The Arab Spring brought waves of protests across the region, which Sunni Muslim Brothers supported and sometimes led. These protests intended to overthrow the various dictatorial regimes in the Arab World. In Syria, this manifested in a conflict between the pseudo-Shi‘i dictator, Bashar al-Assad, and a growing Sunni Islamist-led insurgency. In that conflict, Assad’s Sunni allies such as Hamas, the Egyptian Muslim Brotherhood, and the AKP government in Turkey were forced to choose between their pseudo-Shi‘i ally, Bashar al-Assad, and their fellow Sunni Islamists. After a period of indecision, all of the Sunni actors in the region eventually turned against Assad and his regime. However, Shi‘i Iran and Shi‘i Hezbollah continued actively to support Assad. Thus, the Syrian conflict segregated the region along sectarian lines in way that had not occurred previously. On one hand, many Sunni Islamists, including in the Muslim Brotherhood and Hamas, blamed Iran for supporting Assad’s brutal crackdown on their Sunni Islamist counterparts in Syria. On the other hand, Iran and the Syrian regime felt betrayed by Sunni groups such as Hamas, which they had aided for many years. This drove a wedge between the erstwhile allies and helped define the conflict as a sectarian war between Sunnis and Shi‘is. The breakdown in sectarian relations has metastasized across the region. Other states with mixed Sunni-Shi‘i populations, such as Bahrain, Iraq, and Lebanon, have seen a rise in sectarian violence and are increasingly worried about the prospects of civil war.
The conflict in Syria has, more than any other factor, helped proliferate sectarianism in the region. However, the Syrian civil war will not continue forever. No one knows for sure when, or how it will end. It could last for years, or only a few more months. Nevertheless, one day it will end. The question observers of the Middle East need to ask is what will happen next. Are the scars of the conflict too deep to heal? In that case, sectarianism could shape regional geopolitics for the foreseeable future. However, that is not the only possibility. The sectarian strife, which currently defines Middle Eastern geopolitics, was not inevitable. As we have seen, Sunni-Shi‘i divisions have not always shaped regional politics. This is an important fact to keep in mind as we look toward the future. Regional actors could move beyond the Syrian conflict. As was the case prior to the Arab Spring, other interests could again shape their actions.
Either way, the length and outcome of the Syrian civil war will certainly have an impact on future political alignments in the region. To take just one example, the Egyptian Muslim Brotherhood, having been forced from power in a military coup, may find it convenient to rekindle its alliance with Iran, which also opposes Egypt’s current military government. Such an outcome would be greatly aided by a quick end to the conflict in Syria, especially if Assad’s regime is toppled and Iran is seeking new allies. In contrast, if the conflict drags out, a renewed alliance between Iran and the Egyptian Brotherhood would be strained at best. This is only one of many scenarios that will be affected by the length and outcome of the Syrian violence.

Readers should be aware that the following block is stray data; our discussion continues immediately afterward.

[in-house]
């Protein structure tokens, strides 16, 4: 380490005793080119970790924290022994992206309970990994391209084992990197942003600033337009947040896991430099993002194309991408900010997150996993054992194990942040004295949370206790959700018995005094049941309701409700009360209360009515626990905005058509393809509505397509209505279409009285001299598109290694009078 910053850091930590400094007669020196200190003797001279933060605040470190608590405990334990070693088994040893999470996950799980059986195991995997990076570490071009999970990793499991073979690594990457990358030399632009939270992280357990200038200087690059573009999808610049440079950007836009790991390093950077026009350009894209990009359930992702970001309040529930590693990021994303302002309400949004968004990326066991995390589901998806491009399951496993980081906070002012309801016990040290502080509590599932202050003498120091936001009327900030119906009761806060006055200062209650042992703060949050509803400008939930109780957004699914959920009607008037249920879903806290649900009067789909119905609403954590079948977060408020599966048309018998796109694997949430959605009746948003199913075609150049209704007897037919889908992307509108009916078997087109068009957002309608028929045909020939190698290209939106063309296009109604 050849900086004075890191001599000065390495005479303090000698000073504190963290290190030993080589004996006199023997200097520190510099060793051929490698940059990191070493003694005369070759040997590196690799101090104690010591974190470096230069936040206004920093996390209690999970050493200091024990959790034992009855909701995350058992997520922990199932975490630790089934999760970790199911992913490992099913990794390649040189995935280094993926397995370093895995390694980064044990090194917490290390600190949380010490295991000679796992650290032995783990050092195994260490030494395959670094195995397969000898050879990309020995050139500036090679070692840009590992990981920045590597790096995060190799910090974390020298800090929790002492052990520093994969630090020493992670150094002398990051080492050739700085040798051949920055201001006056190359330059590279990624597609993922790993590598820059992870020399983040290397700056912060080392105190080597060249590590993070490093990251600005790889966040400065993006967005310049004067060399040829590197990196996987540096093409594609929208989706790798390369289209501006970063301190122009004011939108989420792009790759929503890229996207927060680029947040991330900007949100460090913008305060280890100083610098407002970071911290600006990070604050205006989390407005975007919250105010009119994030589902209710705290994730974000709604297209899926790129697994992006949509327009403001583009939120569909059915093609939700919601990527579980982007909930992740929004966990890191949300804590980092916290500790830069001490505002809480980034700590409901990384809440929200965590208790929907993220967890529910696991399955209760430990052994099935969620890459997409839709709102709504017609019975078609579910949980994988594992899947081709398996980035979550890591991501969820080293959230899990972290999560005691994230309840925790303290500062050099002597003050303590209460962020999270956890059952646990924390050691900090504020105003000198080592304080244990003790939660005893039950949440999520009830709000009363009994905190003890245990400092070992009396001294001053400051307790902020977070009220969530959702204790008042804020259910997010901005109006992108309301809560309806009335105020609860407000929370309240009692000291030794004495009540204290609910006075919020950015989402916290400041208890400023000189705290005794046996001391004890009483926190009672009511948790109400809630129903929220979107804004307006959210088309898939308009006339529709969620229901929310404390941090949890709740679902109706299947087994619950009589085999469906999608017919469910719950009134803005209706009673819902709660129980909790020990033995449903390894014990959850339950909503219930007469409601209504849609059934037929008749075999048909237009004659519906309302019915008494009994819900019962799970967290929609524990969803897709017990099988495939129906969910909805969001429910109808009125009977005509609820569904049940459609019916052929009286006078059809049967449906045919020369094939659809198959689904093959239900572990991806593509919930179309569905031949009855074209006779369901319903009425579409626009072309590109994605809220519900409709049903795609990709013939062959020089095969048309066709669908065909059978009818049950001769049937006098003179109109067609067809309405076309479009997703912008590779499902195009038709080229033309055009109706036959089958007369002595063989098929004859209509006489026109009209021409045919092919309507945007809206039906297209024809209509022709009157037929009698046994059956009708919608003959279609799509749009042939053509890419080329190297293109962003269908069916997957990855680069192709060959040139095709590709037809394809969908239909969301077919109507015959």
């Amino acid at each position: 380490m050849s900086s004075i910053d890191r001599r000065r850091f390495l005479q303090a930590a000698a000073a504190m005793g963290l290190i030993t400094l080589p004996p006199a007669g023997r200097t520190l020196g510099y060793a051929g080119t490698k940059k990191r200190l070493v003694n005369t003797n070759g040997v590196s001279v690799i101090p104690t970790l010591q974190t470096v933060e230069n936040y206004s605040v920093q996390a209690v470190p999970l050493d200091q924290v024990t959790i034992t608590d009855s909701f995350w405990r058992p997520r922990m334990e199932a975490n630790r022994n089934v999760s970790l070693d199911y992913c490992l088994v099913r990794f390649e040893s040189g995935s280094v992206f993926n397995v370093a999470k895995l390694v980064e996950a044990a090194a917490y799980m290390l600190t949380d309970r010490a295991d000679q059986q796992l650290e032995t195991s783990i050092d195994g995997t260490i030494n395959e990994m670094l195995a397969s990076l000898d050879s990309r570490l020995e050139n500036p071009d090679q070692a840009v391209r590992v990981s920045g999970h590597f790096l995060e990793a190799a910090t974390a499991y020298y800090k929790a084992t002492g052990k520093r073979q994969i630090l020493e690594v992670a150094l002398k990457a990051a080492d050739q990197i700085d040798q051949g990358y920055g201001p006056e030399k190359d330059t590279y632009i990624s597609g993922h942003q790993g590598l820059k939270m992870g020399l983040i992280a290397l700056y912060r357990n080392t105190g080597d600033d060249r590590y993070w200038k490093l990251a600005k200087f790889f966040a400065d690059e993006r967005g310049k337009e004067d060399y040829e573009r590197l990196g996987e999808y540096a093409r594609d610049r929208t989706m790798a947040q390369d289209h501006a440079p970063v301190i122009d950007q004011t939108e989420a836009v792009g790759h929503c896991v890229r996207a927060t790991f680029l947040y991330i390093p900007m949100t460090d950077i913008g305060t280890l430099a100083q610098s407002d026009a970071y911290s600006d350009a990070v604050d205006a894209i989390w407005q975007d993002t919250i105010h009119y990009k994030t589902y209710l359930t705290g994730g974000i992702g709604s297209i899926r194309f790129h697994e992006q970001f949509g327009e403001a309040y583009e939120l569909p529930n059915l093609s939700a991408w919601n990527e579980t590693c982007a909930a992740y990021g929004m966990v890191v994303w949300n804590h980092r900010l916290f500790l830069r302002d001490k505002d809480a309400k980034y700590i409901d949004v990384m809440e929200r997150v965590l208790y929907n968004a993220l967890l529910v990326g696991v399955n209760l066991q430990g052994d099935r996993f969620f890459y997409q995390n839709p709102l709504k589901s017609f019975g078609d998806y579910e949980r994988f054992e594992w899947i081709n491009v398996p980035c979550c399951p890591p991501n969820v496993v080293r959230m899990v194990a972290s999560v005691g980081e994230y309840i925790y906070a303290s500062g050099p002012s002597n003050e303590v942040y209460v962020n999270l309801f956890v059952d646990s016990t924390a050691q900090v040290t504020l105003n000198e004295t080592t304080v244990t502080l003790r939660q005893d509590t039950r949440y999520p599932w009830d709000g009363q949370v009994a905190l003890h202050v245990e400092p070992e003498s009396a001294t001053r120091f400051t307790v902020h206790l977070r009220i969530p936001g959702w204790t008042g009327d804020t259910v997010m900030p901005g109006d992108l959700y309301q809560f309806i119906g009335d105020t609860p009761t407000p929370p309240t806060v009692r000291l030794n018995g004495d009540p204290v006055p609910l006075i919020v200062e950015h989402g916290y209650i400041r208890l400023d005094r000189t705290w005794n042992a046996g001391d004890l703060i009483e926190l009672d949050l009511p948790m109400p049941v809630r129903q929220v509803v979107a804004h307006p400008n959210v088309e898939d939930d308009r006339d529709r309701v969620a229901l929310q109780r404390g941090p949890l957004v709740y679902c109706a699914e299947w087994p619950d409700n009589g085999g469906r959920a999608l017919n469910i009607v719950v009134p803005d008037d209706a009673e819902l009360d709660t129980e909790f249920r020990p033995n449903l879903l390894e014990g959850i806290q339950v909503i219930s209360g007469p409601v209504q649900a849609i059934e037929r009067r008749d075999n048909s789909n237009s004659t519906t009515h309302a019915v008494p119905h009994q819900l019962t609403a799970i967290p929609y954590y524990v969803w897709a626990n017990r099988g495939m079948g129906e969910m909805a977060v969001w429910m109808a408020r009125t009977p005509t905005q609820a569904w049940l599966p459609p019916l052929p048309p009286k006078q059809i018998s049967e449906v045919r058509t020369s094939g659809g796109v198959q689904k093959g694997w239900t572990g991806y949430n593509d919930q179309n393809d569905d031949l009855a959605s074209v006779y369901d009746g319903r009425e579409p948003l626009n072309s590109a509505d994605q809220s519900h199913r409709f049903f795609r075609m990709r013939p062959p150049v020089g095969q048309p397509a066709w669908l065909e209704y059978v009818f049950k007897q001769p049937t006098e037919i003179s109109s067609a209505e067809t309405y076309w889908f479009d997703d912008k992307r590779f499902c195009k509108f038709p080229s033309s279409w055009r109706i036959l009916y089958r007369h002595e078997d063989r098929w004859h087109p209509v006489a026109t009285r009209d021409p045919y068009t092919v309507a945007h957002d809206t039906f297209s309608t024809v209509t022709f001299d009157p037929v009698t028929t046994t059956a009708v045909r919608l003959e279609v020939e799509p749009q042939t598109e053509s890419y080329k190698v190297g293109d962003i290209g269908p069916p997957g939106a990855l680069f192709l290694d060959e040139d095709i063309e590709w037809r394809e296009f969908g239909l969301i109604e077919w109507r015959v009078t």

As dissatisfying as it sounds, the best conclusion one could draw is that sectarianism may, but will not necessarily, shape future geopolitics in the region. Either way, all eyes need to be on Syria. The ramifications of the conflict there will provide the best indicator of future regional alignments.
This essay is based on a lecture for FPRI’s Butcher History Institute conference for teachers on “The Invention of the Middle East, Post-World War One, and the Reinvention of the Middle East, Post-Arab Spring,” part of a series of a weekend-long professional development programs developed by the Foreign Policy Research Institute for the benefit of high school teachers. Held at the Heinz History Center in Pittsburgh on November 2 – 3, 2013, the conference was supported by a contribution from Robert A. Fox and was cosponsored by the Senator John Heinz History Center and the World Affairs Council of Pittsburgh.
About the author:
Samuel Helfont – an Associate Scholar in FPRI’s Program on the Middle East – is a Ph.D. Candidate in Near Eastern Studies at Princeton University, where he is writing his dissertation on Saddam Hussein’s use of religion to entrench his authoritarian regime, based on captured Ba’th Party and Iraqi state records. Helfont is the author of Yusuf Al-Qaradawi: Islam and Modernity (The Moshe Dayan Center/Tel Aviv University Press, 2009) and the FPRI monograph, The Sunni Divide: Understanding Politics and Terrorism in the Arab Middle East. He has written widely in publications such as Orbis, The New Republic, and The Jewish Review of Book, among others and is proficient at various levels in Hebrew, Arabic, and Turkish.
This article was published by FPRI and may be accessed here.
 Jeff Stein, Can You Tell a Sunni From a Shiite? The New York Times, October 17, 2006. http://www.nytimes.com/2006/10/17/opinion/17stein.html?pagewanted=all&_r=1&
 The main exception to this trend was the Syrian Muslim Brotherhood. The Syrian branch of the Brotherhood opposed Iran because it had allied with the pseudo-Shi‘i Syrian dictator, Hafez al-Assad.
 For more on this phenomenon, see Samuel Helfont, “The Muslim Brotherhood and the Emerging ‘Shia Crescent’” Orbis, 53:2 (2009).
 Vali Nasr, The Shia Revival: How Conflicts within Islam Will Shape the Future (New York: W. W. Norton & Company, 2007).